Carbapenem-resistant Enterobacteriaceae in Children

United States, 1999-2012

Latania K. Logan; John P. Renschler; Sumanth Gandra; Robert A. Weinstein; Ramanan Laxminarayan


Emerging Infectious Diseases. 2015;21(11):2014-2021. 

In This Article


In our nationally representative sample, we found that CRE in US children showed a major increase during 1999–2012, and the most substantial increases were in children 1–5 years of age, male patients, blood culture isolates, and the ICU setting. However, overall CRE occurrence in children remained low and relatively uncommon compared with ESBL-producing Enterobacteriaceae. The proportion of ESBL-producing Enterobacteriaceae from the same TSN database was much higher than that of CRE (0.47% ESBL vs. 0.08% CRE) in children.[19]

Dissemination of KPC accounts for most of the increasing prevalence of CRE in the United States.[24] However, in the past 5 years, other carbapenemases that are also rapidly spread by mobile genetic elements harboring genes encoding carbapenemases, such as metallo-β-lactamases (MBLs), including New Delhi MBLs, Verona integron-encoded MBLs, and IMPs (active on imipenem), as well as Class D OXA-producing enzymes (such as OXA-48), have also been reported in clinical Enterobacteriaceae isolates from the United States.[8,24] CRE infections have been associated with high rates of illness and death.[25]

Risk factors for CRE are well described in adults and include critical illness, immune compromise, exposure to health care, residence in long-term health care facilities, longer length of stay before infection, and prior exposure to antimicrobial drugs.[13,25,28] However, little is known about the epidemiology of these factors for children,[9] and published data on the prevalence of CRE in children have been scarce. Moreover, the increase in prevalence in children over the past decade has not been well described. Unlike for adults, where increases were greater than for children, we did not find that the increase in CRE in children appeared to be related to residence in long-term care facilities, because only 0.1% of CRE isolates came from this setting.[13] However, long-term care facilities have been described as a potential risk factor for colonization in children,[16] and it is possible that this factor was missed in our study because patient location entered in laboratory information systems might not correspond to the clinical setting in which patients ultimately received care. We observed that CRE are more commonly isolated with hospitalized patients (Table 2).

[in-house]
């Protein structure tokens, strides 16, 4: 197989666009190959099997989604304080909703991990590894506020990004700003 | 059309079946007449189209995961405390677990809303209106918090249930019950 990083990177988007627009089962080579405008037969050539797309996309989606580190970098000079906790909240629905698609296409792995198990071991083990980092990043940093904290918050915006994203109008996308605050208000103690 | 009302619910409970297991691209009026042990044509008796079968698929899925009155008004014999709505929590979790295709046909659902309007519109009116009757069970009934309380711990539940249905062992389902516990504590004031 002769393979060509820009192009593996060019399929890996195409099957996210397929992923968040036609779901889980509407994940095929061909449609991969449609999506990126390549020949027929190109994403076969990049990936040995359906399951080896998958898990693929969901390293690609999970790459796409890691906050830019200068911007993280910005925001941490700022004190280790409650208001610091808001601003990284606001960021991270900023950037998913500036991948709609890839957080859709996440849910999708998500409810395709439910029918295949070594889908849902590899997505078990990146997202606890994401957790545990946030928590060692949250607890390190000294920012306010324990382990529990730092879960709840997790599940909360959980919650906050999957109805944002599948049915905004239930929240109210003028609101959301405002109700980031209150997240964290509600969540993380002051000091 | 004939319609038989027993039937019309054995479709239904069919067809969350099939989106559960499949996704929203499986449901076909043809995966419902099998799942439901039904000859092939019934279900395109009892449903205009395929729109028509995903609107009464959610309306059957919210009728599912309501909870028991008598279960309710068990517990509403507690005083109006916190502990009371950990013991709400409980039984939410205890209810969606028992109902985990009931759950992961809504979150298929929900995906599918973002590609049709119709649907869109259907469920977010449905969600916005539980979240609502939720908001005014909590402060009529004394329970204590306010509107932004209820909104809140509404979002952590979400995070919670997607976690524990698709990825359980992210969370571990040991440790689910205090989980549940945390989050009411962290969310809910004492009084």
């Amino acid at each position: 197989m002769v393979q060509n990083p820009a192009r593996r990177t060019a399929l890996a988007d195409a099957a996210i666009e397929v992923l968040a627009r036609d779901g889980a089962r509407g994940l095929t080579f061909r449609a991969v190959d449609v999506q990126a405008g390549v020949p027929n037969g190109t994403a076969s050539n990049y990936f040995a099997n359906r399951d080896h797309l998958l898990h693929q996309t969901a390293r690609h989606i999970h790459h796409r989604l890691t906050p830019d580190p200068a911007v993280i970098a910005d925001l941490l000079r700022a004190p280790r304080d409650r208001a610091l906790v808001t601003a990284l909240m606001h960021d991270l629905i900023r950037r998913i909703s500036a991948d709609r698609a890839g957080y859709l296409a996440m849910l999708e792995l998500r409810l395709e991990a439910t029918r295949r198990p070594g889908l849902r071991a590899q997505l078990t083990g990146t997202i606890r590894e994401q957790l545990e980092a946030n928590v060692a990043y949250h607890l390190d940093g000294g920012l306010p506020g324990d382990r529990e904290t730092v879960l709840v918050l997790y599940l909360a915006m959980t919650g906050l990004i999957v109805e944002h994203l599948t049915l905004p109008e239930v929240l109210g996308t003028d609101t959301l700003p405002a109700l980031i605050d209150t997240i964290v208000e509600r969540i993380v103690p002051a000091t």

There are few treatment options for CRE infections. This armamentarium is further reduced for children and pediatric clinical data are lacking.[29] Side effect profiles limit tigecycline use for persons <18 years of age, and the US Food and Drug Administration discourages routine use because of increased risk for death.[30] Several questions remain about optimal pediatric dosing of polymyxins, such as colistin. Oral fosfomycin is available for the treatment of CRE cystitis; however, standard dosing guidelines are available only for older children and adolescents.[29]

Furthermore, CRE are known to harbor additional drug-resistance genes to other antimicrobial drug classes, which may also be carried on mobile genetic elements. K. pneumoniae sequence type 258 strains are KPC-producing clones that harbor Tn4401-bearing plasmids. These clones are highly effective in plasmid transfer across bacteria and are known to carry other plasmid-based antimicrobial drug resistance genes such as those that encode resistance to trimethoprim/sulfamethoxazole, aminoglycosides, and fluoroquinolones.[6] For Enterobacter species, various typing methods have been used to study clonal lineages, including pulse-field gel electrophoresis,[31] repetitive sequence PCR,[32] and, more recently, multilocus sequence typing[33] and partial sequencing of the housekeeping gene hsp60, which suggests that KPC-producing Enterobacter strains are clustered within specific genetic groups.[34]